Egad! Could Samsung be cheating in Galaxy benchmark tests?
What's this lipstick-marked 'BenchmarkBooster' we found in your system file, Sammy?
Samsung has reportedly been cheating in benchmark tests, artificially boosting the scores of its latest and greatest system-on-chip, the Exynos 5 Octa, on those performance-ranking number generators so beloved by reviewers and product evaluators.
The poster, a Luxembourger who goes by the handle Nebuchadnezzar, had been testing a Samsung Exynos 5 Octa when he discovered that although he thought he was running the chip's GPU at 532MHz, it only hit that clock speed on two benchmarks he used for testing: AnTuTu and GLBenchmark. For all other apps, it ran at 480MHz – a much better speed for battery-life testing.
The Exynos 5 Octa, by the way, is so named because it has four high-performance ARM Cortex-A15 cores and four low-power ARM Cortex-A7 cores, all baked into a single 28-nanometer die. It comes in two versions: the 5410, which contains an Imagination Technologies PowerVR SGX544MP3 GPU, and the 5420, which uses an ARM Mali-T628 MP6 GPU. Nebuchadnezzar was testing a 5410.
Anand Lal Shimpi and Brian Klug over at the ever-interesting deep-tech site AnandTech were tipped to Nebuchadnezzar's discovery, and since they are both proud owners of the international version of the Samsung Galaxy S 4 powered by an Exynos 5410, they decided to see if they could replicate his findings.
They could – and with a few additions and clarifications. For example, the GLBenchmark v.2.5.1 did indeed run at 532MHz, but its latest v.2.7.0 incarnation – GLBenchmark having been subsumed into GFXBench along with DXBenchmark – was throttled to 480MHz.
Samsung hasn't published megahertzage for its GPU, but Shimpi and Klug said that their sources tell them it runs at 480MHz – which in fact is what they discovered its clock rate to be when running any games, "even the most demanding titles." But when running GLBenchmark 2.5.1, AnTuTu, or Quadrant – benchmarks that reviewers and product testers might naturally use to rate a products – they ran at 532MHz.
Although Nebuchadnezzar had only reported on GPU behavior, Shimpi and Klug checked out what the CPU was doing when running GLBenchmark v.2.5.1 and GFXBench v.2.7.0. To their surprise, they discovered that when running v.2.5.1, the four powerhouse Cortex-A15 cores were pinned at their top speed of 1.2GHz no matter what load the benchmark put upon them. When running v.2.7.0, however, the Exynos 5 Octa switched over to its less-powerful Cortex-A7 cores.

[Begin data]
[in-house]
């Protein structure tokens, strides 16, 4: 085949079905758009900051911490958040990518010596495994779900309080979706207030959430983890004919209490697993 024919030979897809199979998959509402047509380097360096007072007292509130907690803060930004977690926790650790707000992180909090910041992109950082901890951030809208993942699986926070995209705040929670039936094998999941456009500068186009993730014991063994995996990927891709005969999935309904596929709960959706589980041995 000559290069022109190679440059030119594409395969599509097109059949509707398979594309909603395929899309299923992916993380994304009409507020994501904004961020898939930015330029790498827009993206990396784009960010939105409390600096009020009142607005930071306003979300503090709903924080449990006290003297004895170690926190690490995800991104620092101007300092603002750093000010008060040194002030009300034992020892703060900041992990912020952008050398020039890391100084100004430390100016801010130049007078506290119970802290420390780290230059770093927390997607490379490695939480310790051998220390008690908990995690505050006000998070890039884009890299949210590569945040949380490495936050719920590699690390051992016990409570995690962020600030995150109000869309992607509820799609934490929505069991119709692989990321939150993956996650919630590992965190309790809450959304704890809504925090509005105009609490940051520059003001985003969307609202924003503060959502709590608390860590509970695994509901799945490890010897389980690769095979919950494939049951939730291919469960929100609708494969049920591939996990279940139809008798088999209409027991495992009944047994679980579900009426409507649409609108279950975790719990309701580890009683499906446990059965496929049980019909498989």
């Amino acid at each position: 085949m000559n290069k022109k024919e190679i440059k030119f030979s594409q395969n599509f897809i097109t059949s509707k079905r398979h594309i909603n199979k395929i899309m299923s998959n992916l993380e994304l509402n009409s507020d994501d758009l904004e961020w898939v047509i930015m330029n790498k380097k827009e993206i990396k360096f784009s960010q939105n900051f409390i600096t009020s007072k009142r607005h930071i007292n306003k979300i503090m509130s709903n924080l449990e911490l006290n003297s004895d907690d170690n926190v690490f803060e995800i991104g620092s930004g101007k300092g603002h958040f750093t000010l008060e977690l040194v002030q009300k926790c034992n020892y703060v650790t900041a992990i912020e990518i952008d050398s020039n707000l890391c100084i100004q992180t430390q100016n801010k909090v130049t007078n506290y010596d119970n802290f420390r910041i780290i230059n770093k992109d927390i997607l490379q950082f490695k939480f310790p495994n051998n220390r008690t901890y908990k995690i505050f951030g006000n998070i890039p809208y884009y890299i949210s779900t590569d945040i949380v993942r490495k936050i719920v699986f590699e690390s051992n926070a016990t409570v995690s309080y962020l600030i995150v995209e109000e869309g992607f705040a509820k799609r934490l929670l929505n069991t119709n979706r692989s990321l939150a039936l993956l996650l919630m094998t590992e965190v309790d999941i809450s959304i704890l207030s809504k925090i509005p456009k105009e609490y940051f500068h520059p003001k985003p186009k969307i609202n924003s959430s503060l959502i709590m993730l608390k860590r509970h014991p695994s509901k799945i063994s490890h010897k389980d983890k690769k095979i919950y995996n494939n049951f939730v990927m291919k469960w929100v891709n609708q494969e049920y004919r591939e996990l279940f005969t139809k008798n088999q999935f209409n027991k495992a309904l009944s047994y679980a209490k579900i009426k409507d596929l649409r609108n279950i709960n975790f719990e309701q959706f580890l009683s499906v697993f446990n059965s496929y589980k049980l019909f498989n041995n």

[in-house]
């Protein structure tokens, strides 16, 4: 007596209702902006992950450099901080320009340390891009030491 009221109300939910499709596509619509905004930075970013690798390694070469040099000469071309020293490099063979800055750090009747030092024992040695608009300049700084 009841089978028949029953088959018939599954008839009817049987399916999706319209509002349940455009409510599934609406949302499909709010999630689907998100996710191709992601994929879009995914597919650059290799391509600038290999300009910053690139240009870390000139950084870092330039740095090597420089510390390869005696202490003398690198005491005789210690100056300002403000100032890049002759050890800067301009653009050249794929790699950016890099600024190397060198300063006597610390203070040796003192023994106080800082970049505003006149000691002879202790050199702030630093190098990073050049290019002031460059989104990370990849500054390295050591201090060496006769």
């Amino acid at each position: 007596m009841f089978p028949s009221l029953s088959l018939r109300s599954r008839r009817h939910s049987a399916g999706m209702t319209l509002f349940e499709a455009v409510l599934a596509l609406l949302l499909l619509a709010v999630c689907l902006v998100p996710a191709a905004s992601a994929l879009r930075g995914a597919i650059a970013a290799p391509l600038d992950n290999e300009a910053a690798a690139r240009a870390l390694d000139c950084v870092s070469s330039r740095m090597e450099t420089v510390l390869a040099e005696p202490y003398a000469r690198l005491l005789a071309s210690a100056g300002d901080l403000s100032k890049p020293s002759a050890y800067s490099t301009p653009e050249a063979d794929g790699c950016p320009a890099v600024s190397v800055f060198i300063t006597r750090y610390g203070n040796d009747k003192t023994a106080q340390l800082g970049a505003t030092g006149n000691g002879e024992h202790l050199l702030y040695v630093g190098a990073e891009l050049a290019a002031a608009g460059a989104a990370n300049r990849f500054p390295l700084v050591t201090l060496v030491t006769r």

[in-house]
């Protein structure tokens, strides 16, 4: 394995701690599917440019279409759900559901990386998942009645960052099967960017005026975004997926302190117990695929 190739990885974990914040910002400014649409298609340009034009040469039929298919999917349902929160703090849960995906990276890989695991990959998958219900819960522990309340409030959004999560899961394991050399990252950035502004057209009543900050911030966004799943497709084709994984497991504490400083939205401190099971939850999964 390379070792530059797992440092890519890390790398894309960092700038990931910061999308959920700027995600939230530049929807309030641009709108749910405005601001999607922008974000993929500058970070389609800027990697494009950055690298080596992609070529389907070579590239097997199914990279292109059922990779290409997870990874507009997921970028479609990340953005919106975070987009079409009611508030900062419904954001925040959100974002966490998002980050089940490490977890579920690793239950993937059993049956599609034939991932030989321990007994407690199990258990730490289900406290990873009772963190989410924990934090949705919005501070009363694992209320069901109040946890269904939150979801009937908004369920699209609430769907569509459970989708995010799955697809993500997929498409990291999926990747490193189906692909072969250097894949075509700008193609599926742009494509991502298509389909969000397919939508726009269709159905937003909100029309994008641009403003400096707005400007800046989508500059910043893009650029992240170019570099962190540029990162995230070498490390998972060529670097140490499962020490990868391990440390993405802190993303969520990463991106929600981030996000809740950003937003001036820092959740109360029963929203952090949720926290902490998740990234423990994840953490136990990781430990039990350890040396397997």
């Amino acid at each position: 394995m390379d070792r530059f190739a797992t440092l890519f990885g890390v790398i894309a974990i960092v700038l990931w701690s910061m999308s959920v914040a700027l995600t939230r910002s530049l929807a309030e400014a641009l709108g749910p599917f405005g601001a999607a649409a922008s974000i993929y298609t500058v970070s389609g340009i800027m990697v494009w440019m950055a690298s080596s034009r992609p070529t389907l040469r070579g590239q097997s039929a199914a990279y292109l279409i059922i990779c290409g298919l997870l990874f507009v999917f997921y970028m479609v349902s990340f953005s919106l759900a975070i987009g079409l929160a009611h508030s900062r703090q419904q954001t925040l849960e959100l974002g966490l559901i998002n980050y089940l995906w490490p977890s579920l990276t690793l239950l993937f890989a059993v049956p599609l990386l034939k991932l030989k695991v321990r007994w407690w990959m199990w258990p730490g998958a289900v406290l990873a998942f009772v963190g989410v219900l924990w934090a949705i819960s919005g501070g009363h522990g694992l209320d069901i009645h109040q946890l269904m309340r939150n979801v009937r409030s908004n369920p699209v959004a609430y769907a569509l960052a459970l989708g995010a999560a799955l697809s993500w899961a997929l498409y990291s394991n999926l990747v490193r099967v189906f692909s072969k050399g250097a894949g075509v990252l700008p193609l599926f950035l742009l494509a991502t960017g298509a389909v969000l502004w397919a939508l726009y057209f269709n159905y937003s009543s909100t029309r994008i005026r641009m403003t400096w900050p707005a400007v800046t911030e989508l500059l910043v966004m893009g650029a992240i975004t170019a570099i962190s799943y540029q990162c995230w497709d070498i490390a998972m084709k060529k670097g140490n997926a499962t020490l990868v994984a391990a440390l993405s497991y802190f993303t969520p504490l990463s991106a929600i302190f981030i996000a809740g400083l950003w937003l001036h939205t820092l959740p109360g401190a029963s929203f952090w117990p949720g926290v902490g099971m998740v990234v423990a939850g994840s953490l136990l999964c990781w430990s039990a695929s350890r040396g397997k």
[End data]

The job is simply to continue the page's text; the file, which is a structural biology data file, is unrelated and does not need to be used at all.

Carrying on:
"A quick check across AnTuTu, Linpack, Benchmark Pi, and Quadrant reveals the same behavior," they write. The CPUs were gunned to their highest possible power capabilities when the benchmarks were running.
Digging into the Galaxy S 4's operating system support files, they came upon one with the name TwDVFSApp.apk, and since DVFS is short for dynamic voltage and frequency scaling (and, The Reg opines, "Tw" might be shorthand for "tweaking"), they opened it up in a hex editor and – behold! – in it were a list of what appeared for all the world to be a series of strings that allowed for top performance for some apps and not others, and a group-identification string with a rather incriminating name.
"The string 'BenchmarkBooster' is a particularly telling one," they write.
The gun may not be belching great clouds of damning smoke, but there's more than a mere wisp emanating from its barrel. As the AnandTech duo put it, "This seems to be purely an optimization to produce repeatable (and high) results in CPU tests, and deliver the highest possible GPU performance benchmarks."
If Nebuchadnezzar, Shimpi, and Klug are correct in their testing and analysis – and we have no reason to believe that they're not – there's only one possible conclusion: Samsung is cheating. And if they're cheating, there's a fair chance that others are, as well. But Samsung got caught.
Your Reg reporter has been around the technology-evaluation block enough times to remember – as Shimpi and Klug discuss in the conclusion to their article – when benchmark manipulation was rampant in the PC industry. As the director of a product-testing lab in the 90s, such cheating was the bane of my 9-to-5 existence.
Well, here it comes again – both fairly blatantly, as in Samsung's CPU and GPU rigging, or in a more slippery fashion, as in the use of an Intel-specific compiler in a test that enabled Chipzilla's Clover Trail+ platform to outperform ARM processors.
Today is different from the 90s, however. In those far-away days, speeds and specs were important even to consumers, while in today's shiny-shiny world, the average fandroid or fanboi couldn't care less about gigatexels or TMUs. "Experience" rules the checkbooks of the marketplace, not benchmark scores.
But deceit is still not right. Having experienced Samsung's chicanery directly, let's give our cheater-finders the last word on this sorry state of affairs.
Shimpi and Klug: "Just because we’ve seen things like this happen in the past however doesn't mean they should happen now."
Nebuchadnezzar: "Oh hell Samsung, shame on you!" ®
Here's a li'l fairness v. bias test we suggest you might find personally illuminating. Read the story above one more time, except each time you see the word "Samsung", substitute "Apple".
Then ask yourself: "Is my response any different?"